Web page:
The whole family’s here this week as we dive deep into the rich lineage of the Nebraska Cornhusker’s mascots. From the various large headed and skinny legged characters to the current duo, we can see that in the state where college football is a professional and state wide spectacle, the spirit that drives the spectacle shows up in the form of some tacky looking mascots. There is some redemption involved toward the end of this ride, but we still ask, “Do they allow art in Nebraska?” Let’s take a long hard look at Herbie Husker and Lil Red.
The Corn Cobs mens spirit group kicked off their first appearance at Nebraska in 1942. To help with the cheers, they introduced what some people call the Cornhead Guy. This essentially was a guy with a giant, half cob for a head. He sprinkled the sidelines over the next couple of decades. No one really knew his name as he went under many corn-related aliases. The jumpsuit he’s sporting looks like something Jason from the Friday the 13th horror movies series. There’s potential multi-sequel horror franchise there somewhere.
The next attempt at a mascot came in the form of the aptly named, Husky the Husker. This dude stands at about 9 feet tall and his head is a ginormous teeter totter waiting to bowl over. What else would you expect from a paper mache type noggin? Plus, what’s the deal with the arms? Do they move with the help of wires or is there a secret hole helps the poor sap manipulate the equally humongiloid hands? We’re glad Bob Devany axed this one quick.
When Devany took over in 1962, a new mascot showed up as well by the name of Mr. Cornhead. Not as fear inducing as Cornhead Guy, Mr. Cornhead sports a full on corn body complete with arms and a big smiley face. Also, if you spilled water on it, multiple version of Mr. Cornhead would trot about the sidelines. If the sun was out on a blazing August day and they still had water one them, did they pop into a beefed up Mr. Popcornhead? Sounds pretty tasty to us.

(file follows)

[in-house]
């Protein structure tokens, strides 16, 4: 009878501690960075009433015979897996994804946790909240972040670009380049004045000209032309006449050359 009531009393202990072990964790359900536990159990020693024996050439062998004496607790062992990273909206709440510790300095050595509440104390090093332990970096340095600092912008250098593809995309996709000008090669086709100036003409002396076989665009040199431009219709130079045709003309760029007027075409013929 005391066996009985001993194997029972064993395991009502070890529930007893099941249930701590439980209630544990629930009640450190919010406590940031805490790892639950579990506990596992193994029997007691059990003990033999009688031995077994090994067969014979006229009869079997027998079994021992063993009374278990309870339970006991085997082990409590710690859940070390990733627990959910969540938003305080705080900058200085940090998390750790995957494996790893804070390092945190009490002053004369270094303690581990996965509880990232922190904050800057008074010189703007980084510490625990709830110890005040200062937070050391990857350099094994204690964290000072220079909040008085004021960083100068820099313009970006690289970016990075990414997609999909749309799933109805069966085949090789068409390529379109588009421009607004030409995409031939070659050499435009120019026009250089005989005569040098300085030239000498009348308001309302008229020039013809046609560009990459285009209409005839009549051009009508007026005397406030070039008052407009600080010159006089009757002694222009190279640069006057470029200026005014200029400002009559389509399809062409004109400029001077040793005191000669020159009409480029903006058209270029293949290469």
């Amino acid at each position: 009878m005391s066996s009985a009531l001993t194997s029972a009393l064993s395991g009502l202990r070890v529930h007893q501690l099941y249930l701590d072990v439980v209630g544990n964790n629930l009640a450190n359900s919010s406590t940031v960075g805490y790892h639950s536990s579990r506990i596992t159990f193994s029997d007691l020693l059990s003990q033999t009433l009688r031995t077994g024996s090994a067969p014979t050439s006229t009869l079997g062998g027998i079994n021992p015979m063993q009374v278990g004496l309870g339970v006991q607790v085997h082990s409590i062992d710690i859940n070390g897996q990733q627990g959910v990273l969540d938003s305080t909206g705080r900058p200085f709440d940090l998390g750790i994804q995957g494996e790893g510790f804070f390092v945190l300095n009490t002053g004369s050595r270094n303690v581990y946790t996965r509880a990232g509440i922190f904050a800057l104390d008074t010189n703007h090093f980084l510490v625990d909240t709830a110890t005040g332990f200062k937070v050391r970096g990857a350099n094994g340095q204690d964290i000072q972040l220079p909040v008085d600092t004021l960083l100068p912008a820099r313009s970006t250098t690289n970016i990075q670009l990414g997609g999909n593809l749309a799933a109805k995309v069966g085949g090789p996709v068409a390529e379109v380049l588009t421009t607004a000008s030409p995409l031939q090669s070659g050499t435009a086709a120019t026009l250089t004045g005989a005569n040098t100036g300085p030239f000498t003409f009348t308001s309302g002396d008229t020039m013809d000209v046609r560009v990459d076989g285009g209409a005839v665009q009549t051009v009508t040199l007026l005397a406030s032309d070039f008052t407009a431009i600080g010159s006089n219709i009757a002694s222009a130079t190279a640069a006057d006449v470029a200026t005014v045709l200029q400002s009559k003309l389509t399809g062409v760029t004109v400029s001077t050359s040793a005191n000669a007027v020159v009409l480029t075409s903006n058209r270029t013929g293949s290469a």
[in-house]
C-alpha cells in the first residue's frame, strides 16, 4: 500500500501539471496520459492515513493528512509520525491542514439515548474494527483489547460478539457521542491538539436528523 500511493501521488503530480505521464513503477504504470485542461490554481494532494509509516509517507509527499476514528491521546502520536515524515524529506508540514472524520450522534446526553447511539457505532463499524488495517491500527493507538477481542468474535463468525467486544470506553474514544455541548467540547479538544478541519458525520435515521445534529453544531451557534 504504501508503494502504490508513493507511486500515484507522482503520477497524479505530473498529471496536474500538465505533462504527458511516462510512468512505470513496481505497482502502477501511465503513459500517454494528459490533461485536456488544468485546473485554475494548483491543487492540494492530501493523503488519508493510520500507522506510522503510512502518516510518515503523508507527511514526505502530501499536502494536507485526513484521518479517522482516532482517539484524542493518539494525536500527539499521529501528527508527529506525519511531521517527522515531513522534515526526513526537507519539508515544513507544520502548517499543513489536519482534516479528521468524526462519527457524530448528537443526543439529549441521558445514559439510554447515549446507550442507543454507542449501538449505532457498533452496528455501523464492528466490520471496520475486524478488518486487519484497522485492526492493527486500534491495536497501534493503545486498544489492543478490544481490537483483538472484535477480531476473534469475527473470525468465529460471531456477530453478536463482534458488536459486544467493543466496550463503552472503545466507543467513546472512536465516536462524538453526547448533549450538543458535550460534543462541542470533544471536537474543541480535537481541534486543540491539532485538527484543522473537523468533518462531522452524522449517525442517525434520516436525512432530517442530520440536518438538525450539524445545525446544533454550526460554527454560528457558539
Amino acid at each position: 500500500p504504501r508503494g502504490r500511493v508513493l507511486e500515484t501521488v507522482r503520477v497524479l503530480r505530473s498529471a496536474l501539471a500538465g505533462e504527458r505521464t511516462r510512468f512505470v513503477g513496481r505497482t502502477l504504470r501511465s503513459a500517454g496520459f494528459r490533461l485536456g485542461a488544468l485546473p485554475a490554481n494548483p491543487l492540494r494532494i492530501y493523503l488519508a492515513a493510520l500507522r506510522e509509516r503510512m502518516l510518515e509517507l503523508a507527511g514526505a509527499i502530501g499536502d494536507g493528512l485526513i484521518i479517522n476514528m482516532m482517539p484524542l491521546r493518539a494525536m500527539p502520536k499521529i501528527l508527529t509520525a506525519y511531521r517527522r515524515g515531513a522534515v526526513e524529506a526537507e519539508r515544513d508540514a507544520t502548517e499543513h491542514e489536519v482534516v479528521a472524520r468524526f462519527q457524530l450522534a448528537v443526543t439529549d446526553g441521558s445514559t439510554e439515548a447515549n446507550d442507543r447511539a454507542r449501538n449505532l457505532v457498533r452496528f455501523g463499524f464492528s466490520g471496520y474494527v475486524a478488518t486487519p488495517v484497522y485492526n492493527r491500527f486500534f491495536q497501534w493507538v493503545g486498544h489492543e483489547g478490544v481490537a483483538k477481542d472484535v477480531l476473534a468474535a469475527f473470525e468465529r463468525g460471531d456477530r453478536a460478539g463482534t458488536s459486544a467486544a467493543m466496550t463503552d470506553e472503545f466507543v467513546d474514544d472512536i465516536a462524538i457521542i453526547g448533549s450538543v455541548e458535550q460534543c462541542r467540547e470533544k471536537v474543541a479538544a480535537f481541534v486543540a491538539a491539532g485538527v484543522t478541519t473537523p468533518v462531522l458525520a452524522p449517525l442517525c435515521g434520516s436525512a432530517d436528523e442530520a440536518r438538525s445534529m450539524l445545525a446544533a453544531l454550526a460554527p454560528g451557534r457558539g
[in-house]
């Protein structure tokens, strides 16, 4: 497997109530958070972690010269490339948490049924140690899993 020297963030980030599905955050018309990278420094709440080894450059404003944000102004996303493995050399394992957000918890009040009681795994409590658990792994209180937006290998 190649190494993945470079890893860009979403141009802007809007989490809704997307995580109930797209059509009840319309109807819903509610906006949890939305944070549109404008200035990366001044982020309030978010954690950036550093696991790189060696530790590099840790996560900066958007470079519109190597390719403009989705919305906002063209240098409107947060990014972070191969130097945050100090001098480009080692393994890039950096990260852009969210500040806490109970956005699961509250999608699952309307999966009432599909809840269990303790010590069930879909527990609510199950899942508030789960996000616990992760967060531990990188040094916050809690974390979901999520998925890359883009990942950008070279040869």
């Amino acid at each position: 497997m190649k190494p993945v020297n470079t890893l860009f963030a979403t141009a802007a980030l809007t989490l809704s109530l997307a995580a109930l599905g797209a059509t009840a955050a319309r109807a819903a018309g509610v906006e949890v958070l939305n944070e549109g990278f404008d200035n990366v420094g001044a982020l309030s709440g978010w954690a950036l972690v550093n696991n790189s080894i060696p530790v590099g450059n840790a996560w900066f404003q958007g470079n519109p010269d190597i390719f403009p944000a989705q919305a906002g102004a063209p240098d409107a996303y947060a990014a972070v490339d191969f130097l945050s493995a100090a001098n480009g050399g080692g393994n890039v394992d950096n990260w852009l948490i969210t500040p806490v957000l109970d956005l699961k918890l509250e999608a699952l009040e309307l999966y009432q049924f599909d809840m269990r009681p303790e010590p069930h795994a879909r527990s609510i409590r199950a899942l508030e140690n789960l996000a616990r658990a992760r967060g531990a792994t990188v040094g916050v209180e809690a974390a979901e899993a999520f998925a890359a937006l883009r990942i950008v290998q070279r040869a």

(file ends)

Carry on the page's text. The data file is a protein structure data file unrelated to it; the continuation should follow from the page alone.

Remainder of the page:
Championing the lack of originality, we see the last major iteration of mascots for Nebraska before the current dynamic duo standing tall as Harry Husker. So instead of a hopping and popping corn guy, we get the fierce looking big N and red wearing insurance salesman out enjoying the game guy. He started out as a character drawn by Bill Goggins but ended up on the field in the early 1970’s with yet again another top heavy noggin. It’s a good thing they were good at football back then because their mascots were weak. The only fear coming from this guy is the fear of being nagged about life insurance. Too bad Cornhead Guy was gone by then otherwise he would’ve lobbed his big skull right off.
Never fear, however, as the current and longest running mascot Herbie Husker came to the rescue and booted Harry right off the field. Harry’s a little more traditional in terms of mascotdom. He’s got the big head, but it’s fuzzy and all shiny and plasticy looking. Various iterations of Herbie himself show that it’s all about rolling up the sleeves and getting to work. The current Herbie has a button red shirt, work jeans, and work boots. This guy means business. That business won him the Capital One Mascot of the Year in 2005.
To help with the family friendly atmostphere, a spawned off version of Herbie popped out in 1993 and they called him Lil Red. This not so little guy is half mascot and half inflatible balloon. He’s won awards too. He will forever be immortalized in the Mascot Hall of Fame when he was inducted in 2007. Lil Red also won the NCAA National Mascot Competition in 1999. Using traditional dance and some innovative moves because of the inflation helped Lil Red earn the distinctions.
Nowadays the two still rule to corn fields on Nebraska. Herbie Husker and Lil Red show off the best of what Nebraska has to offer in creativity. It only took them over 30 years and many tries to get it right. There are bigger families of mascots out there, but these two pull load when the football stadium becomes the largest city in Nebraska every Saturday in the fall. By all mean they are not the best, but for the quiet Midwest region they’ll do. There’s nothing else pretty to look at.